Wednesday, September 27, 2006

More politics of envy

The role of government in education became controversial with the Australian Labor Party's Great Australian Schools education policy, released during 2004's election campaign. Aimed at freezing and cutting funding for a 'hit' list of primary and secondary schools whose fees were above a specified threshold, it attracted much criticism for stifling the hopes of aspirational voters.

In The Age today John Roskam depicts Labor's opposition to full-fee places for the 'rich' as more politics of envy:
"Unfortunately, it appears that envy is a key motivation behind Labor's promise to abolish full-fee places. At the last federal election envy motivated the ALP's "hit list" attack on wealthy private schools. Just as Mark Latham disappeared after the election, so too did his policy.

Hopefully, Labor's current higher education policy will go the same way as Mark Latham's schools policy."
Roskam makes a good comparison. Full-fee places are perceived by many people as a second chance to get into the course of their choice. And unfortunately for Labor, the FEE-HELP loan scheme makes full-fee places more affordable, increasing the liklihood that people will recognise Labor's politics of envy for what it is: blatant scare-mongering.

Contrary to popular opinion, the ALP's 2004 schools policy did not intend to take money from non-government schools and give to public schools. Rather, it outlined a view of taking money from a select group of non-government schools and giving to other non-government schools - about $378 million to Catholic systemic schools and $206 million to low-fee independent schools.

Few voters would have read the fine print on Labor's education policy under Latham. The Government's propaganda was too effective. I suspect many will form their opinion on Labor's universities policy in a similar fashion, mainly because it's so easy to point out the 'envy' involved.

4 Comments:

At September 27, 2006 8:13 pm, Blogger skepticlawyer said...

I've come to the view that 'cut-offs' are essentially meaningless - and this is from someone who's done irritatingly well throughout both school and university - with little real effort.

In Qld, anyone with an OP of 5 or better (I think the equivalent is 95 in NSW and Vic) is capable of doing pretty much any course they choose. If they miss the cut-off, then let them pay their way. Quality will out in the end.

That said, there should be scholarships for the poor and bright. I didn't need an academic leg up at uni, but I sure as shit needed the money.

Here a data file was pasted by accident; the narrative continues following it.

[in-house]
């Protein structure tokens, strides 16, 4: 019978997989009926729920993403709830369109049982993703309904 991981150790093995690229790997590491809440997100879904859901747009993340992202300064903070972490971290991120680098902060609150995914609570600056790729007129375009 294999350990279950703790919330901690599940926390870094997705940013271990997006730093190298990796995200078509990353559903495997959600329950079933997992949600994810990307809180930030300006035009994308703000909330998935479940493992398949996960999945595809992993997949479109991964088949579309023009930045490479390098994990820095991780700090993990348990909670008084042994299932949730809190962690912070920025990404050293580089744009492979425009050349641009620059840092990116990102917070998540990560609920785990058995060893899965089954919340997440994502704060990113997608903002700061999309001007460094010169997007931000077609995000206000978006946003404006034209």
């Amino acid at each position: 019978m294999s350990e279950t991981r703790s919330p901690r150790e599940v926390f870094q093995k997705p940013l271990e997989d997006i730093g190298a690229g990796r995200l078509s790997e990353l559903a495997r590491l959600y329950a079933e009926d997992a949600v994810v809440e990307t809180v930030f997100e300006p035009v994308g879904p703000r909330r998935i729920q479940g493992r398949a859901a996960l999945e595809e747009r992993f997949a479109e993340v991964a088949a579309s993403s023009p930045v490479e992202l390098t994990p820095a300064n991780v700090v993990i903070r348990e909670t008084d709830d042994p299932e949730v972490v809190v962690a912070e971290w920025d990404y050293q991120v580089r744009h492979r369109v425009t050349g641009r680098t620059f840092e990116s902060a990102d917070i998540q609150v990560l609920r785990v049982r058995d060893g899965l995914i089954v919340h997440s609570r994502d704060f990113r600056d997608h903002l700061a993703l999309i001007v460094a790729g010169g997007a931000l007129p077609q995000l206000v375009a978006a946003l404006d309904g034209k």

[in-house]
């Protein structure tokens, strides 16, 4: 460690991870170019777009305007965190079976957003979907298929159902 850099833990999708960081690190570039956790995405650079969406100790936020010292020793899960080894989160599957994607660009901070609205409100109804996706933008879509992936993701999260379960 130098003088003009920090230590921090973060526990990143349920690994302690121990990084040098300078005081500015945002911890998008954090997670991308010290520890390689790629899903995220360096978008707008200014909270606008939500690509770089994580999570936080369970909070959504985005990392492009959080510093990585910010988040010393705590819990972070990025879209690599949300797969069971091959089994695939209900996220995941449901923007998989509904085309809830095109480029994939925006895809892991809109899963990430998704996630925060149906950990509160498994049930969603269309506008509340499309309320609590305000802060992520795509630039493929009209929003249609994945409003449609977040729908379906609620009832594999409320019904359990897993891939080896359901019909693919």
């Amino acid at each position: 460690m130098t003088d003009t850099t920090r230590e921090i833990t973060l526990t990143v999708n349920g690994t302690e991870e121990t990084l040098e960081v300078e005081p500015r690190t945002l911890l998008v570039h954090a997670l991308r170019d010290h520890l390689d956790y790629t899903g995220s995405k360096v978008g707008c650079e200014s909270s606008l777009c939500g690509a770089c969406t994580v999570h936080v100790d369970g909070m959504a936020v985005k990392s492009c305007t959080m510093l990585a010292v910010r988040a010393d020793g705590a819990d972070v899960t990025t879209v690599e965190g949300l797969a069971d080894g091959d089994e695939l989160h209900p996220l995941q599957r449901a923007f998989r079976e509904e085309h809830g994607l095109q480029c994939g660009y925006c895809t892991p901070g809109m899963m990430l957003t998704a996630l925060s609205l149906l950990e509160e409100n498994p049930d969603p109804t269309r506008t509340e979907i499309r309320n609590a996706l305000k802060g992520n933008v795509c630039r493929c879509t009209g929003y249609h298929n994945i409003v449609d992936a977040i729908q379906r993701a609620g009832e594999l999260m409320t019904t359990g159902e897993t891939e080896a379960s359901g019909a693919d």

Private philanthropy, anyone?

 
At September 27, 2006 10:45 pm, Blogger Sukrit Sabhlok said...

Anyone should be able to pay their way into a university if the university is willing to allow it.

"That said, there should be scholarships for the poor and bright."

There was a good discussion on this at Andrew L's place a while ago.

'I didn't need an academic leg up at uni, but I sure as shit needed the money.'

The comments on this thread are worth checking out for reasons why inflating a student's marks because of poverty is a silly idea - as you say, the money is more important.

 
At September 28, 2006 3:54 pm, Anonymous mikey said...

I kind of agree with you about 'cutoffs' sl but I think you're throwing the baby out...

The HSC (and i would guess the Qld equivalent) is fairly ridiculous on a number of levels, in particular as a guide to who can access university places, which are ineveitably limited. I think we ought to have a much better system for judging skill, achievments and ability. I think we need a firmer link between school and unis/tafe not a weaker one.

I don't think Sukrit's post addressed the downsides of full-fee places, such as the pressuring of professors to pass below satisfactory students simply because they have 'paid for their degree.' My Dad is one of those professors and tells me that standards have been regularly slipping over the last few years, due to this (and other things probably.)

Full-fee places are perceived by many people as a second chance to get into the course of their choice.

How many is 'many'? I'm sure Mr Norton has calculated the appropriate figures, somewhere.
I'm not a fan of Lathams policy or politics, but seriously who can blame him for seeing the Kings School and their many swimming pools as a legitimate target. Problem was that Labor didn't have a convincing framework to back it up.

 
At September 29, 2006 11:33 pm, Blogger Sukrit Sabhlok said...

ah, mikey, i see justin as not convinced you with his education post (yet) ;)

'many' is 3% of the undergrad population, according to the roskam article. off the top of my head, at melbourne uni we've got about 11% of students on fee places.

downsides of fullfee places? hmmm, only if you think the pressures of competition reduces standards rather than increasing them. i would like to see a tertiary sector where everyone pays fullfees. no government subsidies whatsoever. that doesnt necessarily mean they will be high fees - competition reduces prices as well as improving quality

what about the downsides of having only hecs places? there are only a limited bunch of places to go around - remove fullfee places as an option and many smart people miss out on uni completely

only those who view the economic wealth pie as fixed and to be divided up would think private schools and swimming pools are legitimate targets...but the economic pie is not fixed!

 

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